Until recently it was extremely difficult to obtain 3d representations of the surfaces which geometers have been studying since the 19th Century. Now this is possible using computer visualisation: this page uses a java applet from JavaView to view the output of experiments run using CMCLab and MinLab . The software performs highly non-trivial calculations to produce surfaces, some of which are of classical origin and others of which are at the cutting edge of research. In particular, the trinoids were found numerically by Nick Schmitt at GANG, and are part of his CMCLab surface library.

**Constant Mean Curvature Surfaces**

CMC surfaces arise when we try to minimize the surface area of a membrane which contains some fluid (e.g. air) - they are commonly called soap bubbles. Most of the examples below are unstable critical points of the area functional. This variational property is equivalent to insisting that the mean curvature be constant over the surface (hence the name). Modern research is trying to describe all CMC surfaces with a given underlying topology - the surfaces below demonstrate some of the possibilities.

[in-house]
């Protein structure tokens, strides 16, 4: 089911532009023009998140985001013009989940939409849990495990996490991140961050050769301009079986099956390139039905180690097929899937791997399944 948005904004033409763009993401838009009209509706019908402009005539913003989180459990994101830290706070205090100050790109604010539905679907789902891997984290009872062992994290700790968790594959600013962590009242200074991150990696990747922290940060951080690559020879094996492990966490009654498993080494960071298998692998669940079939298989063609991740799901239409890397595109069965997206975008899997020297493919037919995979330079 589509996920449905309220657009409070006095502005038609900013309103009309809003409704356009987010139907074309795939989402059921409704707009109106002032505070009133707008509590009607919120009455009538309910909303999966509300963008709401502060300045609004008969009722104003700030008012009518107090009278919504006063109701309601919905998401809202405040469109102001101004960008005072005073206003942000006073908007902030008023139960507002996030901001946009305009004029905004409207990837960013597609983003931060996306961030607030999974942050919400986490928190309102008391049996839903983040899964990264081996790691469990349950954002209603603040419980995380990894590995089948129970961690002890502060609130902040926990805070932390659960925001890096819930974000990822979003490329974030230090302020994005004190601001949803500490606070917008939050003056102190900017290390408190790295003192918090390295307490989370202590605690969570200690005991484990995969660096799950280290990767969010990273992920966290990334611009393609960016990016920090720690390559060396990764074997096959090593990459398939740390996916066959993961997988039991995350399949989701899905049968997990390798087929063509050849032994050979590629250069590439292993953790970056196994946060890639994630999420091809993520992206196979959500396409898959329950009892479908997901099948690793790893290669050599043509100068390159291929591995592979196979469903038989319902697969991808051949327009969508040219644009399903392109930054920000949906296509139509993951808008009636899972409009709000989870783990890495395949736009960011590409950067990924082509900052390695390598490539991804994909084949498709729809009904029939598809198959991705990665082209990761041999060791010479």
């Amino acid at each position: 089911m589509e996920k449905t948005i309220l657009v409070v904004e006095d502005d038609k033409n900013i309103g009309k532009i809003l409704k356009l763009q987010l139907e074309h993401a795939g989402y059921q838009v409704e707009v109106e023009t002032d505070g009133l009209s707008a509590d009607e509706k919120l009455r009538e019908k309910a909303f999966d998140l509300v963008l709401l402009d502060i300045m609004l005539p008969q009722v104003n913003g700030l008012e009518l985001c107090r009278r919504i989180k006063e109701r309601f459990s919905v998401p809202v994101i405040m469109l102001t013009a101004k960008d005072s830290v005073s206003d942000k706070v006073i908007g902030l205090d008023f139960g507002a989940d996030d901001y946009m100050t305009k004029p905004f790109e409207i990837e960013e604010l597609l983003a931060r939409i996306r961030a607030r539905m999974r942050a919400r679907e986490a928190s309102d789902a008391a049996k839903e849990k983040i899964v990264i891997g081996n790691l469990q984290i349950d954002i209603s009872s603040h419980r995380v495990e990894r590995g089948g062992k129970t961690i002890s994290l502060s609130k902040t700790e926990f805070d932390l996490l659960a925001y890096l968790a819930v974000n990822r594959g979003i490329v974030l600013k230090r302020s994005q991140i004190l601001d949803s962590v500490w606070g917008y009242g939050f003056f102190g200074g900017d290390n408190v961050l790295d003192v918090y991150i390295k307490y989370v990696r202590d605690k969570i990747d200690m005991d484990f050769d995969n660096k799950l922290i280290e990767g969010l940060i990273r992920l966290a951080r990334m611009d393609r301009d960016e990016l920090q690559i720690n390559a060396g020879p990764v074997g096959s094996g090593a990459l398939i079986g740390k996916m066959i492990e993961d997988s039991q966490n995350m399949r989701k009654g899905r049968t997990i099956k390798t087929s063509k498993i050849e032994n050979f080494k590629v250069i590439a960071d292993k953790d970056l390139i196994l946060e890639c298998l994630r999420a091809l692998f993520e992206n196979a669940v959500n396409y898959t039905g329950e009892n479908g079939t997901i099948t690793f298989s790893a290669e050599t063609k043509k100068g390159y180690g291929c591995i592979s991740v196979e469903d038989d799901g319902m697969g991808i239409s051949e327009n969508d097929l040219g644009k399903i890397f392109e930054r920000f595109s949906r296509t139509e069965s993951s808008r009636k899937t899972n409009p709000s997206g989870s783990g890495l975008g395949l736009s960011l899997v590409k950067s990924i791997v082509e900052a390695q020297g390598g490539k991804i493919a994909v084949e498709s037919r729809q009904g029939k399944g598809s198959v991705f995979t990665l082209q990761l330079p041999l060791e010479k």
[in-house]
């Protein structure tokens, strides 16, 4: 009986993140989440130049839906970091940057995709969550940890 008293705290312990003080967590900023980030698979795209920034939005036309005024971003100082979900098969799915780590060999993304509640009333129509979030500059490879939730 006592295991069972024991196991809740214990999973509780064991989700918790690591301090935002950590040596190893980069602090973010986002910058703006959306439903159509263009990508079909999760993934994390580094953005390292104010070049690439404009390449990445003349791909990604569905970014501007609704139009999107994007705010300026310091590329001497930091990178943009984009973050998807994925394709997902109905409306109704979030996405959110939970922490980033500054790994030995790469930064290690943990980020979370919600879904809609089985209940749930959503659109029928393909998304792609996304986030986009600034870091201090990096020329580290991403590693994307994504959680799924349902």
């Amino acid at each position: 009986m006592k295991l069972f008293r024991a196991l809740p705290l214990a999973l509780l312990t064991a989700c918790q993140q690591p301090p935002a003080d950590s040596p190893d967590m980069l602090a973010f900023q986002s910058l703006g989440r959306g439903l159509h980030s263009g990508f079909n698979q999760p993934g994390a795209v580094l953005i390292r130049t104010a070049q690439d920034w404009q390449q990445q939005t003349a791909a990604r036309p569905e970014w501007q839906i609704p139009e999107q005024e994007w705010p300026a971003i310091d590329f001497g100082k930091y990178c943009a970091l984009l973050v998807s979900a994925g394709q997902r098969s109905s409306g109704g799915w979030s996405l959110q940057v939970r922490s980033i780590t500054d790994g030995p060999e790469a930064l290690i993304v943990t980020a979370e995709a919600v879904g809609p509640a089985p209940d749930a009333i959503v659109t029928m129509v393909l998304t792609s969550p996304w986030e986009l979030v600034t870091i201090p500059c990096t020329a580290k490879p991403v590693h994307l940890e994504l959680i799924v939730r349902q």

** How to use the gallery **

Clicking on the surface name launches a separate browser window
containing a JavaView applet of the surface. You can interact with the
surface by placing your pointer in the applet window and clicking:
left click to move the surface, right click to list the options available.
Some of the surface files may be
slow to move, due to file size.
The responsiveness can be improved by viewing the surface as a mesh only.
To achieve this, right click in the applet window and choose Control Panel.
Then switch off "Element" under "Material".

Round sphere [110KB] | Delaunay unduloid [120KB] | Delaunay nodoid [120KB] |

Smyth surface (3-legged) [380KB] | Smyth-Delaunay (2-legged) [250KB] | Generalized Smyth surface [210KB] |

Wente torus [260KB] | Twisty torus [380KB] | Single bubbleton [430KB] |

Triunduloid (equilateral) [440KB] |
Triunduloid (scalene) [450KB] |
Trinoid (nodoid end) [440KB] |

Nick Schmitt now has a java applet called Noid to compute polyunduloids. Visit his site at SFB 288, TU Berlin